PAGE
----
“I know you schemed against your brother, though to what ends, I cannot fathom,” Frigga continued, twisting his ear once again. “You will right this, and you will make amends.”
“Yes, mother!” Loki’s eyes were watering.
She let him go and lingered in his bedchamber long enough to give him a sad look. Then she turned and left, leaving Loki stunned amidst his mess of books and papers. Odin’s disappointment only made Loki angry. Frigga’s made him want to weep.
Sif found Loki in one of the palace’s wide corridors, knocking his forehead into a pillar at a steady rhythm. Though she couldn’t hear his curses, she thought she might have known what troubled him. It troubled her as well, though perhaps for different reasons. She kept her distance for a long moment, contemplating an oath she’d made years before. While completely avoiding one another’s presence would have been impossible, she had honoured the agreement as well as she was able, as had he. But this was a conversation she needed to have with Loki, and Loki alone. Drawing in a deep breath, Sif steeled herself and approached him.
“Loki,” she said, announcing her presence.
“Go away. I’m busy,” Loki said, in time with his head striking the golden pillar.
Sif stood her ground. “Please. I would like to speak with you,” she said.
Loki sighed, though he stopped pounding his head against the pillar. Looking at it, he almost expected to see the indentations of horns where his head struck, but the gold was as flawless as ever. He rubbed a hand over his forehead, finding it free of any budding horns.
“Then speak and be gone,” he said.
Nodding, Sif dared another step closer. “I would like to thank you,” she said. “For this morning. Things could have gone very badly if you hadn’t spoken up when you did.”
Loki snorted. “And now some other maiden is to be taken from her home and given away as a token. And you would thank me for that?”
“No,” Sif said stiffly. She held her spot even against the scornful look Loki levelled upon her. “I know your feelings toward me, and know that you did not have to speak to defend me. But you were right. It was not Thor’s wager to make.”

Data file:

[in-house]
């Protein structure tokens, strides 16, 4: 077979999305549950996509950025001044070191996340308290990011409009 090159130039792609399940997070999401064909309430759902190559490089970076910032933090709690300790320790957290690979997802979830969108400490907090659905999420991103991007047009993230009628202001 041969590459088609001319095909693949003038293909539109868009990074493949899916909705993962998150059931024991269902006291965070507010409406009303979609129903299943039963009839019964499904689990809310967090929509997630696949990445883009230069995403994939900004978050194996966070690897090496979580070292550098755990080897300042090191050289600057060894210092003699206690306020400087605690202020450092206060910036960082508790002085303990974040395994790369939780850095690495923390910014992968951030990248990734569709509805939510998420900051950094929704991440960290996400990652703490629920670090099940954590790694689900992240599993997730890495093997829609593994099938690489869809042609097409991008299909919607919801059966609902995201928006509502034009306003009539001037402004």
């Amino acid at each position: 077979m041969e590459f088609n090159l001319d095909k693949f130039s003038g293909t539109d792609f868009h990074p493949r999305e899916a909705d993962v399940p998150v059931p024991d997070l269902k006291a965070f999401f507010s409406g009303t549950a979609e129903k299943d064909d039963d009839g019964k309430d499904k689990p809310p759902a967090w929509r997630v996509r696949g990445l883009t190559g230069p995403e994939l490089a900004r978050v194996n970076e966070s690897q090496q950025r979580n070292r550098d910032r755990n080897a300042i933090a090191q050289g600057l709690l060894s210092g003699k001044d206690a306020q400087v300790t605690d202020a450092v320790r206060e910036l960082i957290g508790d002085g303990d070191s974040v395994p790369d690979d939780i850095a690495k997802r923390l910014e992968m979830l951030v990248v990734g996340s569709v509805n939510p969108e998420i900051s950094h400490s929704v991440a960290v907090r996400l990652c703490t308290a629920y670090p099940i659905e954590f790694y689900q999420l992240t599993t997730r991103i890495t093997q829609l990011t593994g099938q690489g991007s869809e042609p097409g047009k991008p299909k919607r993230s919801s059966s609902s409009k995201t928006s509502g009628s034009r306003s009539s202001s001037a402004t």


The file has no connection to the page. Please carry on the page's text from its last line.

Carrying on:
“Did that burn your tongue to admit?” Loki asked. “How difficult was it for you to think that I might be capable of such things?”
This was not the conversation Loki wanted to be having. There were far more important things to deal with than Sif’s emotion-driven apology. Loki didn’t even want her apology. He’d been happy ignoring her, and was happy to continue doing so.
“Loki, I would ask if we could start over,” she said.
He laughed suddenly, an incredulous bark that startled Sif into taking a step backwards.
“Start over?” Loki asked. “Yes, it has been rather a long time since I was ever accused of being Thor’s shadow. Shall we start there? Or perhaps I can cast some harmless charm? Dökkálfar, perhaps? It would be rather amusing to watch rumours spread of how Odin keeps an orc hidden away in his court, wouldn’t it?”
“Loki, please,” Sif pleaded.
Loki threw his hands into the air, amazed that she could still go on as she was. “Please?” he asked. “Please what? You’ve hated me ever since we were children. I’ve only ever been happy to indulge you that fancy and return the favour. Why stop now when we’re having so much fun?”
“I never hated you, Loki,” Sif said evenly. “It was childish jealousy, but never hate. The only hate I held was that Thor preferred your company to mine. I regret my actions and would take them back if I could. I am ashamed to say I acted without honour.”
“Honour?” Loki asked quickly, head cocked to one side. Of course.
“Yes, honour,” said Sif. “Surely you know if it.”
Loki didn’t answer her. Instead, he turned to rush down the hall, leaving Sif alone where she stood.
Honour was exactly what he needed to solve Thor’s problem. Thor would simply have to honour the terms of his wager. Loki let himself into Thor’s rooms, pleased to find his brother sulking on the terrace. He fiddled with the bandage wrapped round his arm, ignoring Loki.
“My rooms. Quickly,” Loki said, crossing the room to grab Thor and pull him along. “If we make haste, Thrymr will still be where we left him.”
Thor looked eagerly to Loki. “You believe I can get Mjölnir back?” he asked.
“Or at least get you out of the terms of your idiotic wager,” Loki said. “Quickly. Come along.”
He let go of Thor and made quick tracks to his rooms, Thor close on his heels. Loki led Thor up to his bedchamber and threw open the wardrobe. Casting a quick glance back to Thor, Loki began to rummage through the over-stuffed wardrobe, tossing several garments aside. Finally, he found a pink Nornir gown he thought would fit and laid it out on his bed.
“Dress quickly. We haven’t got much time,” Loki said, going to the mirror to tidy his own appearance.
Thor looked at the gown and forced a laugh, hoping that Loki was only jesting.